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Vacuums save time, money

Vacuums save time, money

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    Workmen install one of the main lines in Albuquerque's vacuum sewer system. No trench boxes were needed and most of the installation occurred in the right of way without disrupting traffic.

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    Valve pit installation, using lightweight materials, requires minimal equipment and labor. Here, workmen lower a valve pit into place in preparation for connection to two nearby homes. Photos: AIRVAC

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    Ray Lawrence, maintenance specialist, with the Albuquerque Bernalillo County water utility authority, makes adjustments on a vacuum valve controller. The local utility received system operation and maintenance training from AIRVAC.

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    From left, Bob Paulette, Greg Olson, and Bill Zimmerman were instrumental in the design and installation of Albuquerque's vacuum sewer system. They are shown here in one of the system vacuum stations.

A New Old Idea

The concept of vacuum sewers dates back to the late 1800s. While vacuum systems have been used in Europe for years, the technology has only been used in the past 30 years in the United States. Many engineers and public officials, including those designing the sewers for Albuquerque, were not that familiar with vacuum systems in the early 1990s. When they began searching for sewer options, they eventually turned to AIRVAC, Rochester, Ind., which had been working on similar projects for more than 30 years.

Vacuum sewer systems rely on gravity to move wastewater from each house to a nearby valve pit. The valve pit houses a collection sump and a vacuum/gravity interface valve. There is typically one valve pit for every two houses attached to a vacuum system, and no electricity is required for the valve to operate. When wastewater in the sump reaches a predetermined level, usually about 10 gallons, the interface valve pneumatically opens and this “slug” of sewage enters the collection line.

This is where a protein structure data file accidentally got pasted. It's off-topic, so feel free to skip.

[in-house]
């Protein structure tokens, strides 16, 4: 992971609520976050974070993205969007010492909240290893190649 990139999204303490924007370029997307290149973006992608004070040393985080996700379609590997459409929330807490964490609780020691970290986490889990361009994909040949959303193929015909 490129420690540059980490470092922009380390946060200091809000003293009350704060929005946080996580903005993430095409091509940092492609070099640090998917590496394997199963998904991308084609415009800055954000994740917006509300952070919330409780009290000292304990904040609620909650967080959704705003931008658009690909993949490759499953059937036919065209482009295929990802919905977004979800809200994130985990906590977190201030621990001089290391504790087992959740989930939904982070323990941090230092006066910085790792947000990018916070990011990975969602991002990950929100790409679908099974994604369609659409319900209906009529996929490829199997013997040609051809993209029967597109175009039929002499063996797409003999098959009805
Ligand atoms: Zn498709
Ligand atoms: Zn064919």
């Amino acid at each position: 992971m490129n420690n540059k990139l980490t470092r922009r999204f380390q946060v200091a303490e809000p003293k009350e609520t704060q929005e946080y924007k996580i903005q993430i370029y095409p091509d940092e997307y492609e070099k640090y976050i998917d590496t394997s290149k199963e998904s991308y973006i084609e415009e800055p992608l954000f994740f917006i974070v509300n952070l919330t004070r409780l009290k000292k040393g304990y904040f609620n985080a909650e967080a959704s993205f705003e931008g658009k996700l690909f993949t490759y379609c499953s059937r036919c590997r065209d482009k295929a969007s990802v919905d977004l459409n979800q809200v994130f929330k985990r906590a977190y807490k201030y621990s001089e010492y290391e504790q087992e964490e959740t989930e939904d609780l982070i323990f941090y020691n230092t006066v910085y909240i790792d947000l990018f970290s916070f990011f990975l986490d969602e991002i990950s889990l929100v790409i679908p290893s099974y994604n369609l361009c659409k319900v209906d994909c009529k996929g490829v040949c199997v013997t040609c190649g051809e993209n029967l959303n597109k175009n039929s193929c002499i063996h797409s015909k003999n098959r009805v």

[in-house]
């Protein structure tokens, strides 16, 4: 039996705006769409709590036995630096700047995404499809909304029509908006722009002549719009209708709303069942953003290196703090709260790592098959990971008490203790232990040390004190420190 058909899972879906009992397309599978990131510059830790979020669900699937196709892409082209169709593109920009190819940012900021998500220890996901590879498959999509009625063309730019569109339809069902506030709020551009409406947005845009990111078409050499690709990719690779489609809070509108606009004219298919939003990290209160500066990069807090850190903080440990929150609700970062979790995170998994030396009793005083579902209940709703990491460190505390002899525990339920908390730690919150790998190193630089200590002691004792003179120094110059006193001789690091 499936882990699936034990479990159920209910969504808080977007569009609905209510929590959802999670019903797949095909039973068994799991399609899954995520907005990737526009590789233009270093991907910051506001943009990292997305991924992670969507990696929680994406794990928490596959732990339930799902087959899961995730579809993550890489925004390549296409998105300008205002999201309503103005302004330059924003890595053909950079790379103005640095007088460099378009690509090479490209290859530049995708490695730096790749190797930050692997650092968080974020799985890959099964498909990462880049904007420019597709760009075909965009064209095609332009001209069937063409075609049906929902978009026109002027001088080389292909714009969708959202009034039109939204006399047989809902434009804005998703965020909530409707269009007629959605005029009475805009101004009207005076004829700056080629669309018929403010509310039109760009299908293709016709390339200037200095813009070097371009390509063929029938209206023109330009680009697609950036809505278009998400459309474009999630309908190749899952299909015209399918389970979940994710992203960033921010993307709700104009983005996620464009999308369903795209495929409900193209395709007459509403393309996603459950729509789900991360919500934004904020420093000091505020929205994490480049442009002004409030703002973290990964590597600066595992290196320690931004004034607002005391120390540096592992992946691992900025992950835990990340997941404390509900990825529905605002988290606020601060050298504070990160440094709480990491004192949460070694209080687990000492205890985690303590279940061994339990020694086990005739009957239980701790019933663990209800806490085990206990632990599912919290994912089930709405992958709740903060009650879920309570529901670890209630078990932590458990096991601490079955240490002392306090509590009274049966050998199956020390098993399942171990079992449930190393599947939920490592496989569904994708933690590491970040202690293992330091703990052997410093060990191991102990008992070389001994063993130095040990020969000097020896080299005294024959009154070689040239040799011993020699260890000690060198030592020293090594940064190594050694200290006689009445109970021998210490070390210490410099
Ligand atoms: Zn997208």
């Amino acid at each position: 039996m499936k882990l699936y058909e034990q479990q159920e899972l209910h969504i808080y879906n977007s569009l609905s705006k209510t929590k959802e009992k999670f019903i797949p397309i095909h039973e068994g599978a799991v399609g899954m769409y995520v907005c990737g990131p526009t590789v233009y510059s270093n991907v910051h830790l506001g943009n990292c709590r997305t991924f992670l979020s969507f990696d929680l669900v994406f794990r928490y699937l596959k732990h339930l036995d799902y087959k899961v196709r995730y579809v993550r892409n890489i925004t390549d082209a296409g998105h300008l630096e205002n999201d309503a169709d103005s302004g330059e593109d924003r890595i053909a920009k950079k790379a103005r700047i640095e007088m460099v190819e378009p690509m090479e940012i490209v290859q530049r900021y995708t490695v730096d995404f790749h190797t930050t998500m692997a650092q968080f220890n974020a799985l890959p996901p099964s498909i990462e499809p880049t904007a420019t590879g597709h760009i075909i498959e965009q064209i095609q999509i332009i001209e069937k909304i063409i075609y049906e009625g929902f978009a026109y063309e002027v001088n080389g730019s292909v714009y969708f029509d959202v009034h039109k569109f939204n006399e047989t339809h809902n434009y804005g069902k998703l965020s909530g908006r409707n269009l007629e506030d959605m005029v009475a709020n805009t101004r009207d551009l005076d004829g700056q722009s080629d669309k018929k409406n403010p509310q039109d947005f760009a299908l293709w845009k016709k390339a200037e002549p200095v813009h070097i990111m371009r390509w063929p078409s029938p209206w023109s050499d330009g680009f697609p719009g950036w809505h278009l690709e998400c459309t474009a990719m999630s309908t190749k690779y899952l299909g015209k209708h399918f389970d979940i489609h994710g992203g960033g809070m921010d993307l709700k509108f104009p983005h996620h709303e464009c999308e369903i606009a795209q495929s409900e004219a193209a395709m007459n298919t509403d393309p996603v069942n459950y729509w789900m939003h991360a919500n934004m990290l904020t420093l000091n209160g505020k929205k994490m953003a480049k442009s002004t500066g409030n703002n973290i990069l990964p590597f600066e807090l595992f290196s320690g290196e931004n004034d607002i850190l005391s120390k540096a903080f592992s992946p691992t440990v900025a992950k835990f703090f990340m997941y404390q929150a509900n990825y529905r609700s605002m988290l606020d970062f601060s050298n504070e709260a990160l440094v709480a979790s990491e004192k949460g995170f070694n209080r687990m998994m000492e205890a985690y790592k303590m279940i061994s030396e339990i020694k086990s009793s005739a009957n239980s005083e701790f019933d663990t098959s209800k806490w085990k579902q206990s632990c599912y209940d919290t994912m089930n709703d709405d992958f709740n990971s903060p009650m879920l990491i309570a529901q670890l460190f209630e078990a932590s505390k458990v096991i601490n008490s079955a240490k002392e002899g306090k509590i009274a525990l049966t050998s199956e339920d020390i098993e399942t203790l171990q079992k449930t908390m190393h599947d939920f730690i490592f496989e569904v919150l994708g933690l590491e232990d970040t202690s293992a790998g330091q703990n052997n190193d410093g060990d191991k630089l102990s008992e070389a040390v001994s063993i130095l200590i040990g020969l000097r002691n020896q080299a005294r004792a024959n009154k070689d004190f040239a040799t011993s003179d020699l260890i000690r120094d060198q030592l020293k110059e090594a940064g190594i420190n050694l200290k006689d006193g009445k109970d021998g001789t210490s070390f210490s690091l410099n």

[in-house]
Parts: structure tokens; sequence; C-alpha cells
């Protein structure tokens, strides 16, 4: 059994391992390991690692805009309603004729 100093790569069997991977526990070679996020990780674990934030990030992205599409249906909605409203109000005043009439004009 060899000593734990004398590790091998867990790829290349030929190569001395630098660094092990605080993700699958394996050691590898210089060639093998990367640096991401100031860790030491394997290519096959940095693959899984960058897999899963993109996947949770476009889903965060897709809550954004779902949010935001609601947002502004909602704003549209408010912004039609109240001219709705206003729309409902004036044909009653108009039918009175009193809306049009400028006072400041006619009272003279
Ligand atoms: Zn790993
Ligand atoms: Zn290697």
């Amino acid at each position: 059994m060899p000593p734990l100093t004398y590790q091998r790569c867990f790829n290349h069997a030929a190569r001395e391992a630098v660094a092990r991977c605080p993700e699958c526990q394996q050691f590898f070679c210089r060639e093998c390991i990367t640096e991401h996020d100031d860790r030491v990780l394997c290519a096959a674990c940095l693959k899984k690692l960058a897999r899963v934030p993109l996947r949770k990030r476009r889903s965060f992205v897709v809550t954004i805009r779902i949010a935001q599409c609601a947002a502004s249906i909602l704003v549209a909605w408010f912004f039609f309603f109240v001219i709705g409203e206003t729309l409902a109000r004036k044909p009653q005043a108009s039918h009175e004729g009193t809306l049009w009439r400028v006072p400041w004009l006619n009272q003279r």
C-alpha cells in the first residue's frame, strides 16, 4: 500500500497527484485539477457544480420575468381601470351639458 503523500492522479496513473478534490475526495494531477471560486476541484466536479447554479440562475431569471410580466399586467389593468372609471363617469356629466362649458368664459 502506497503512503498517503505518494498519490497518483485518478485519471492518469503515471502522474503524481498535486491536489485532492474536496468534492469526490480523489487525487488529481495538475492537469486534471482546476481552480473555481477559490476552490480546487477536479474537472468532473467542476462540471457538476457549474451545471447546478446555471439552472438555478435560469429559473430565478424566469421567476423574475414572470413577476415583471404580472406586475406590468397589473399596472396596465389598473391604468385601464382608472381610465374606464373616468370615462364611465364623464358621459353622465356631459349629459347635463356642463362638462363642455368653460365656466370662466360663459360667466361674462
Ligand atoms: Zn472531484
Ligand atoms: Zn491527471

Differential pressure of about 16 to 20 inches of mercury within the collection line propels the wastewater slug at a relatively high velocity, about 15 to 18 feet per second, to the vacuum station where it collects in a tank. The velocity of the sewage through the line provides a scouring effect that prevents grease build-up common to gravity sewers. The wastewater collected at the vacuum station is then transferred through a force main to the nearest treatment plant.

The differential air pressure in a vacuum system provides additional energy compared to natural gravity flow so level—or even uphill—transport is possible. As a result, collection lines can be buried much shallower, typically about 3 to 5 feet under ground. This was a significant feature for the Albuquerque design team.

Many Benefits

The 1993 job was the first in a series of vacuum sewer projects that have helped Albuquerque solve most of its groundwater contamination problems. Today work continues on new sections of vacuum sewers, as well as new potable water lines in other areas of the city. The Albuquerque Bernalillo County Water Utility Authority has found vacuum sewer technology to be a time and money saver that is well-suited to the area's unique geographic features.

Approximately 200 miles of vacuum sewers have been or are being installed in this project, which is 95% complete. The project's purpose is to provide sanitary sewerage to all areas of the valley for public health reasons. The vacuum systems are being installed in flat, rural flood plains of the Rio Grande River. “The cost of installing the AIRVAC system is much lower in this type of flat topography,” said Paulette. “You avoid all the issues and costs associated with deep trench excavation. Also, a single vacuum station can serve about 1000 homes, as opposed to about 15 lift stations being required to serve the same number of homes with a gravity system.”

Vacuum technology also provided an important ancillary benefit to the engineers. Vacuum collection lines do not leak. If there is a crack in a vacuum line, the vacuum pressure prevents wastewater from entering the environment.

“The possibility of contamination is zero,” said Paulette. “This allowed us to obtain permission from the New Mexico environmental agencies to install the new sewer lines close to existing potable water lines, in some cases within a foot. This meant we could put the sewer line in narrow trenches without relocating the water line. It would have been impossible to do that with gravity sewers.”

Maintaining the system is relatively easy, said Jerry Morse, the utility's maintenance superintendent. “We have nine vacuum stations, each serving up to 1000 connections. System wide, we receive about four or five service calls a month. Most of them are solved in about 15 minutes without ever coming in contact with raw sewage,” said Morse. “The vacuum pumps at the stations give us very little trouble. As long as you change the oil regularly, everything is fine.”

Now, more than 10 years into the project, Albuquerque is gradually eliminating all sources of sewage pollution of its groundwater. Vacuum sewer technology has proven itself with local public works officials and engineers who continue to expand the vacuum system into new neighborhoods.

“The installation of vacuum sewers has helped tremendously in eliminating the groundwater pollution we were getting from septic tanks,” said Paulette. “It fit perfectly into the conditions we had and we were able to install it with very few problems.”

Steve Gibbs is a freelance writer in Germantown, Tenn.